The NTX1000 from Numark is built with professionals and serious amateurs in mind
There was a time when new DJ turntables featured in the pages of iDJ pretty much every month. These days, new decks - not counting the cheap briefcase-style record players you see in HMV, Tesco and American Apparel - come along a lot less often. So when Numark announced a new professional turntable in the form of the NTX1000, we were keen to see what it could do.
After all, there's something of a gap in the turntable market right now. First-timers and budget buyers are well catered for with decks from the likes of Reloop, Lenco and Audio-Technica, but with Technics having priced themselves beyond the reach of the average non-millionnaire in the street, there's not a huge amount of choice for the serious amateur or aspiring pro who's looking for something a bit better than a sub-£200 belt drive.
Priced at £349, the NTX1000 is clearly aimed at that sector of the market, where it will need to compete with the likes of Pioneer, Stanton and Denon. So can it hold its own?
Setting it up
The first thing you notice about the NTX1000, when you take it out of the box, is how heavy it is - which is always a good sign in a turntable! The second thing is that there's been no great reinvention of the wheel going on in the design department: the NTX1000 follows the same basic control layout that's been the industry standard since the 1210, with one or two enhancements that we'll come to in due course.
The third thing you'll notice is that, while the turntable comes with leads, recording software and even a slipmat supplied, it doesn't come with a cartridge and stylus. That makes sense, because as stated above this isn't really aimed at the beginner market, and many people who buy an NTX1000 will already have their cartridge of choice. But we'd hate to think of any iDJ readers taking delivery of their new deck and then not being able to play it for a few more days while they waited for a cart to be delivered, so it's worth mentioning!
Set-up is nice and easy, though, and once we'd located a spare Stanton Diablo headshell/cart we were up and running in minutes. In a neat touch, all the socketry - the power input, the line/phono switchable RCA outs and the USB-B socket for making recordings on your PC or Mac - is located at the side of the deck, not at the rear, which makes getting to them a whole lot easier.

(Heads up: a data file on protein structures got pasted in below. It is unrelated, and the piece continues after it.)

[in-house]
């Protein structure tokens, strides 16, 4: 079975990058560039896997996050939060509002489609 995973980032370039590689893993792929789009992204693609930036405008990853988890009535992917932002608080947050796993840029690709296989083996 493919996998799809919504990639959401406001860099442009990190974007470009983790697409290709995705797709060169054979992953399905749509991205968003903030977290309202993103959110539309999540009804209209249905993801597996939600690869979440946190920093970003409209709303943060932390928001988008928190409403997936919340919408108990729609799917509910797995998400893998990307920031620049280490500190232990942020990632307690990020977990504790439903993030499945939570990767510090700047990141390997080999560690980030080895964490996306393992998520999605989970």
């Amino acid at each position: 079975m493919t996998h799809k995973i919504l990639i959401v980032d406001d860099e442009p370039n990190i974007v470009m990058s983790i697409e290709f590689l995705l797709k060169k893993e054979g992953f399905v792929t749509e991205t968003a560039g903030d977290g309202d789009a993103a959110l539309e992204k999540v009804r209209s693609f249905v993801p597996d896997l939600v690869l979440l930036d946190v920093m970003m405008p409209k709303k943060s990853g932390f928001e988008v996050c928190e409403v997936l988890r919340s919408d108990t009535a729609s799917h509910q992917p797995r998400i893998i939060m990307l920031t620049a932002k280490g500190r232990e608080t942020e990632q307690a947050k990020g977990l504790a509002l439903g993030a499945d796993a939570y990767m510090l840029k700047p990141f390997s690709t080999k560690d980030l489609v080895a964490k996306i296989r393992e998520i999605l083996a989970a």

Something else we should probably mention, while we're talking about setting up the deck, is that the tonearm is height-adjustable. I'll be honest: this isn't something I've ever found a need for, personally, but it's a feature that tends to be found only on a better class of turntables - and it's there on the NTX1000 if you want it.
Going for a spin
So far we've established that the NTX1000 is a well-built DJ turntable, fairly standard in configuration but with a couple of nifty extra features. It's only when you actually start putting it through its paces that it really starts to shine.
Pitch control is handled via a standard 100mm fader with central detente, while a Range button to the left lets you select between +/- 8, 16 or 50% and a Reset button below the fader will put you straight back to 0% if things get out of hand! Also in this bottom-right corner of the platter you'll find rotary controls for start-up and braking time.
And speaking of start-up time... starting torque here is rated at 4kg-cm. That's way higher than you're going to find on any other turntable at this price point, and nearly twice as much as the Technics SL-1200. In other words, the NTX-1000 should be perfectly suitable for turntablist use and, more importantly for the majority of DJs, it just feels like a pro deck.
It sounds like one, too, packing plenty of bottom-end grunt without ever sounding muddy or woolly, and providing crisp, detailed highs and mids. Obviously a lot of the 'sound' of a turntable is really down to the cartridge, and we were using one that we were already happy with, but sonically we were rather impressed by the NTX1000.
In fact, it's a rather impressive turntable all round. If it's not quite getting five stars, that's only because it doesn't really do anything other decks don't, nor does it pack a particularly gosh-golly-wow feature set for the price. There's no 78rpm play, for instance, and no reverse. The inclusion of a USB port and bundled recording software helps, of course, but that's increasingly becoming standard.
All the same, if you're looking for a pro-quality turntable that won't break the bank, we can't see many people being disappointed here.
Words: Russell Deeks
Review score: 4/5
More info: Numark.com
Drive: Quartz servo direct drive
Turntable platter: diecast aluminium, 1.1kg
Speeds: 33/45 rpm
Pitch range: +/- 8, 16 and 50%
Pitch fader: 100mm
Start-up torque: 4kg-cm